Pushing boundaries through dance

Challenging the ordinary is an exciting process of discovery and creation for her.

Published: 10th February 2019 08:28 AM  |   Last Updated: 10th February 2019 01:47 PM   |  A+A-

Aranyani Bhargav, Bharatanatyam dancer and Artistic Director, Vyuti Dance Company, has challenged many pre-existing notions of what is acceptable in classical dance and what is not through her performances. But Bhargav is all set to offer a surprise of sorts by performing a classical dance in the sixth month of her pregnancy.

“Be it by introducing the idea of direct physical touch by touching each other through interlinked limbs, lifts and floor work or touching the floor with our backs; whether it is staying away from mythological/religious narratives, or distancing ourselves from the post-colonial presentation of Bharatanatyam in other ways, we have quietly done it instead of making big statements about it. But perhaps we’ve been too subtle and realised that people didn’t get how much we have actually challenged the socio-politics of the existing way in which Bharatanatyam is taught, practised and performed just by quietly doing things a bit differently,” she says on pushing the boundaries in Bharatanatyam.

 A still from one of Aranyani Bhargav’s earlier performances

Her latest exploration, Questioning Frontality/Changing Body at Oddbird in the Capital will challenge the idea of a singular front (introduced in the post-colonial, post devadasi era, of course) and ask an intimately placed audience on multiple sides of the performers to view Bharatanatyam non-frontally and very closely. She’s also trying to question and understand why classical dancers either choose to or are pressured into pausing or ending their dance careers once pregnancy and motherhood hit them. “I’ve seen so many classical dancers who stop dancing as soon as they find out they’re pregnant, and whose families, doctors, rasikas signal to them that it’s not appropriate or aesthetic for a big-bellied woman to be exhibiting her physical form in such a manner and in that condition. This ‘choice’ then becomes loaded and shrouded in guilt and shame – for doing what a dancer has always been doing – which is simply to dance. I want to question that, challenge that and celebrate the pregnant dancing body,” she adds.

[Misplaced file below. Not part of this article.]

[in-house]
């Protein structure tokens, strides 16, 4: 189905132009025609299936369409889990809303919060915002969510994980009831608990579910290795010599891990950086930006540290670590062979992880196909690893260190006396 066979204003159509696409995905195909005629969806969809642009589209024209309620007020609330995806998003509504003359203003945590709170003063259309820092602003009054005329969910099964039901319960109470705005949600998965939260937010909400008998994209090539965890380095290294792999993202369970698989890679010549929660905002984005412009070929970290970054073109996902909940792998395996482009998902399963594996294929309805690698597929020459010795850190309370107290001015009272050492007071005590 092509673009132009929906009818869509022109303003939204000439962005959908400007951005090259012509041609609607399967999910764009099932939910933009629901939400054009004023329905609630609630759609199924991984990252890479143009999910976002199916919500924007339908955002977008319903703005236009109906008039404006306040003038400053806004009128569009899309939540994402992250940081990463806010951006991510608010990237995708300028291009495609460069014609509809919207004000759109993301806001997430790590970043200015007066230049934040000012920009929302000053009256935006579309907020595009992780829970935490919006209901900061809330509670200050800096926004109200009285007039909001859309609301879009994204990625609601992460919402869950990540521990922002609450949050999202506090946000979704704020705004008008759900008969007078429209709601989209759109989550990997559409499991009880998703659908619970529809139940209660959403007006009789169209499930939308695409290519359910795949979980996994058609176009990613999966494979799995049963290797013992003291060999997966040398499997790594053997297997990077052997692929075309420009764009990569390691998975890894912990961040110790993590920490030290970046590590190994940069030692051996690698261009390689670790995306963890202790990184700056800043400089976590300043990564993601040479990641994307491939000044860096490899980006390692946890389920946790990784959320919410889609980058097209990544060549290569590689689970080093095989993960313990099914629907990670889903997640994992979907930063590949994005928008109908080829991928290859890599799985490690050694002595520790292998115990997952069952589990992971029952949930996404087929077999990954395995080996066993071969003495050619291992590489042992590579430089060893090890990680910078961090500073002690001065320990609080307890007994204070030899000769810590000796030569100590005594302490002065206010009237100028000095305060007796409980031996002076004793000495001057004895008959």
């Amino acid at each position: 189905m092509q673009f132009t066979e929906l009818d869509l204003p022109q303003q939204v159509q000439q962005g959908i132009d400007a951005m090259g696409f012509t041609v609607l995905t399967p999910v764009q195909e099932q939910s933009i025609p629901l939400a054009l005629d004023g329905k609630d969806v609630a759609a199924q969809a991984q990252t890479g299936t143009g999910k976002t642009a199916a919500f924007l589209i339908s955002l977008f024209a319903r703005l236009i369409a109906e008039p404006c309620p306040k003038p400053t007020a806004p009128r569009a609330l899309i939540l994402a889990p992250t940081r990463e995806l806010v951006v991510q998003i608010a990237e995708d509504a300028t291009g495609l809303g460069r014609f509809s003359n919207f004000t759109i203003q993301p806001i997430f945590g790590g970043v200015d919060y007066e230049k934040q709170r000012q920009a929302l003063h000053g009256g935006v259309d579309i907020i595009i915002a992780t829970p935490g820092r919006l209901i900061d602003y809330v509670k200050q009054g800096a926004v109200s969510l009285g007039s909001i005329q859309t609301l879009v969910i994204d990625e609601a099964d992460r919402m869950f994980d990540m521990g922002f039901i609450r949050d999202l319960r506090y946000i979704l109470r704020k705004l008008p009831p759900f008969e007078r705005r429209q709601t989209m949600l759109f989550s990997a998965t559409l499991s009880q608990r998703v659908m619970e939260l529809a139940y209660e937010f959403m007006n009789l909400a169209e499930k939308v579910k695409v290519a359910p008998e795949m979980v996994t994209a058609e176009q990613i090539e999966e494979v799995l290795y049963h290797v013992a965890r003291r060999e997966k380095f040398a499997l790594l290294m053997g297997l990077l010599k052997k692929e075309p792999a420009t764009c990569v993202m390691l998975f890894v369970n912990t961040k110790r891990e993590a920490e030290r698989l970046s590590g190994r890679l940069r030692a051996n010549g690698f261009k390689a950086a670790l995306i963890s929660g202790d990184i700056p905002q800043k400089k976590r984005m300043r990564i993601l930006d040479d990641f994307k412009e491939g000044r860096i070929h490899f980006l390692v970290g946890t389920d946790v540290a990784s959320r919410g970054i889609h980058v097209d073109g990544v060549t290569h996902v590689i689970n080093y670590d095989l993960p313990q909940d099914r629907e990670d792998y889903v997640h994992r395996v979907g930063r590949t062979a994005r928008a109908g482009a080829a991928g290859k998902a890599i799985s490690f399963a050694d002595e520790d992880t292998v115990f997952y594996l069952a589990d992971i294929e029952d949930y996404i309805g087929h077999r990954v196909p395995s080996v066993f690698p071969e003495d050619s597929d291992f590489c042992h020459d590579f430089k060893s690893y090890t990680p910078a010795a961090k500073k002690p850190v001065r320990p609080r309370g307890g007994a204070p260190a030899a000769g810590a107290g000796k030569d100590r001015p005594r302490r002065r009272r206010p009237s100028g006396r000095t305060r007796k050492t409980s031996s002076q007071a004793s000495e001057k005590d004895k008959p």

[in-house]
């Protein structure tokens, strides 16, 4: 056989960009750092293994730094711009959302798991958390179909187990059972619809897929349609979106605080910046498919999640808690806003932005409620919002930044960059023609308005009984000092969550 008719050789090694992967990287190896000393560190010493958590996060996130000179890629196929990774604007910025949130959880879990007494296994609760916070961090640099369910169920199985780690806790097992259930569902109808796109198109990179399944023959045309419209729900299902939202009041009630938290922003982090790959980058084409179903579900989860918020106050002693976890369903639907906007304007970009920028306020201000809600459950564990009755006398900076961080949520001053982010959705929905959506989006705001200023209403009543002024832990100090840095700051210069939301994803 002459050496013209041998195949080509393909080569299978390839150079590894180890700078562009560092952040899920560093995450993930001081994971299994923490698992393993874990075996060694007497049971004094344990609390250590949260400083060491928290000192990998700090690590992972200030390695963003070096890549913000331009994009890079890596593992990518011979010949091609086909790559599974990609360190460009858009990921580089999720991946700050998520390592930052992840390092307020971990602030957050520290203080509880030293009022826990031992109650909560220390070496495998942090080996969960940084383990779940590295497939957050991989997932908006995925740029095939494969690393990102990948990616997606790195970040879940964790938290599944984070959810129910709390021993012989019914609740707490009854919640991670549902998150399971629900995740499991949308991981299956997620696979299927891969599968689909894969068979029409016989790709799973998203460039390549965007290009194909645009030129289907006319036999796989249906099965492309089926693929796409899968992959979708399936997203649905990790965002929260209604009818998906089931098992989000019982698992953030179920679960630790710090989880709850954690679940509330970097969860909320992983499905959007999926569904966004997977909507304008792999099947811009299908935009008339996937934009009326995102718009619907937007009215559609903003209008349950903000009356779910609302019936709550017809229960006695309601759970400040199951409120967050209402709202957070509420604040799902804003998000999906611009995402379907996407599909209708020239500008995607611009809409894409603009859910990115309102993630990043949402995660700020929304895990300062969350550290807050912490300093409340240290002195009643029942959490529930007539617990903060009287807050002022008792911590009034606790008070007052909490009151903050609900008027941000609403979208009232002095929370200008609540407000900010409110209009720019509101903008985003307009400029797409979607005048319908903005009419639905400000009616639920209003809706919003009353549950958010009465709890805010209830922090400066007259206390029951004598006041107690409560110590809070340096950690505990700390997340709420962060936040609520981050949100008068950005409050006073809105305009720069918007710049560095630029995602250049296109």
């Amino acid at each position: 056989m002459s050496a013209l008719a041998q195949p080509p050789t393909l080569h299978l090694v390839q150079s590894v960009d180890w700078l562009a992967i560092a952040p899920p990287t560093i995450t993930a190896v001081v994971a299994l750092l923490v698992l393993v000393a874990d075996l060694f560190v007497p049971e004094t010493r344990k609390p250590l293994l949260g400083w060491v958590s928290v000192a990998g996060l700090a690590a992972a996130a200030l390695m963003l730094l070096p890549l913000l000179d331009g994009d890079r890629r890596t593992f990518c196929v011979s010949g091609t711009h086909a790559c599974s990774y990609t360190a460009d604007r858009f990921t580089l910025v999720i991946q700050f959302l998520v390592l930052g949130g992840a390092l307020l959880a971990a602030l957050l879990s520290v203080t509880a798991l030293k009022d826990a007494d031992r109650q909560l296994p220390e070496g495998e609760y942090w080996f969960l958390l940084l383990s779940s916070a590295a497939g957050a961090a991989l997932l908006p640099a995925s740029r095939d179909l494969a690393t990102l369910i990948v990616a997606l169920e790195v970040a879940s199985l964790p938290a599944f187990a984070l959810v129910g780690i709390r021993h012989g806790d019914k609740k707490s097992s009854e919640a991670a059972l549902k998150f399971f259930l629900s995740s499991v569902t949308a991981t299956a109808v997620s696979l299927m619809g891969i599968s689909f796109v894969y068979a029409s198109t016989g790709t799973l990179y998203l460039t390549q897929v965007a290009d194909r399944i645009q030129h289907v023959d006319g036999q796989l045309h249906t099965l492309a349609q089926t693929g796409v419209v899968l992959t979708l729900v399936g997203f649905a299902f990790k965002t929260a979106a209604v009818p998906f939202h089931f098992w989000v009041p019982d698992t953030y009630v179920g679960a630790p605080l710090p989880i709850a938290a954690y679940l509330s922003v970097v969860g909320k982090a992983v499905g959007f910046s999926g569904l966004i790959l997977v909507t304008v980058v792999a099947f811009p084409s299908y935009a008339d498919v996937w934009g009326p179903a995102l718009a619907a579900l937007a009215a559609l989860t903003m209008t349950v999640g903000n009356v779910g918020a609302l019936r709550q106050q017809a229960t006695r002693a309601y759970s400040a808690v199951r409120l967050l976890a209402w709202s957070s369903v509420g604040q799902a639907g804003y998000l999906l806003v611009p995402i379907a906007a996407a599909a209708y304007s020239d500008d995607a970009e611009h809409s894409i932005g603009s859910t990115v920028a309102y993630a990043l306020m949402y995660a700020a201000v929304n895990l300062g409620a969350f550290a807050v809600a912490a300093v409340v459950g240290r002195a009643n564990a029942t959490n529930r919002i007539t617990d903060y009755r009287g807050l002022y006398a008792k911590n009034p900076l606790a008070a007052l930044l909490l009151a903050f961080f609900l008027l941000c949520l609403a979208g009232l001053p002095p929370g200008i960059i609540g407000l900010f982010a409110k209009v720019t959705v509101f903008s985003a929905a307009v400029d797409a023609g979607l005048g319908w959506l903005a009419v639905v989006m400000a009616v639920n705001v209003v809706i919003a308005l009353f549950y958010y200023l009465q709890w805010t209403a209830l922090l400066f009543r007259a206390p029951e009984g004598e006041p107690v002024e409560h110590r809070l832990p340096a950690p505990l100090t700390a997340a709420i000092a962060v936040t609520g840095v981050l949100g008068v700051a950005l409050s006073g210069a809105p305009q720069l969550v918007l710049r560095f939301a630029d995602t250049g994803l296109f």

Challenging the ordinary is an exciting process of discovery and creation for her. “For me, challenging frontality in dance or questioning the aesthetics of the female form is all a part of a larger quest for finding contemporaneity through exploration and discovery within a dance form that has such a long and rich and complex history and one that I have devoted my life to for over two decades,” says Bhargav.

She’s not planning to be particularly militant-activist about these issues and would rather make a statement about them through the dancing and the repertoire. “I’m not creating a piece on pregnancy or motherhood or anything like that. I just want to normalise the idea of a pregnant woman dancing along with non-pregnant dancers doing what she would normally do.

“Similarly, I don’t want to verbalise any challenge to the post-colonial revivalist movement in favour of the devadasi setup. I want to offer an alternative way of viewing Bharatanatyam, a way that was possibly the norm once upon a time,” she says.

Bhargav hopes that her performance will encourage and enable an informed choice regarding dancing during pregnancy that is free from guilt, shame and fear that is often inflicted upon pregnant women who choose to display and physically exert their bodies through dance during their pregnancies.

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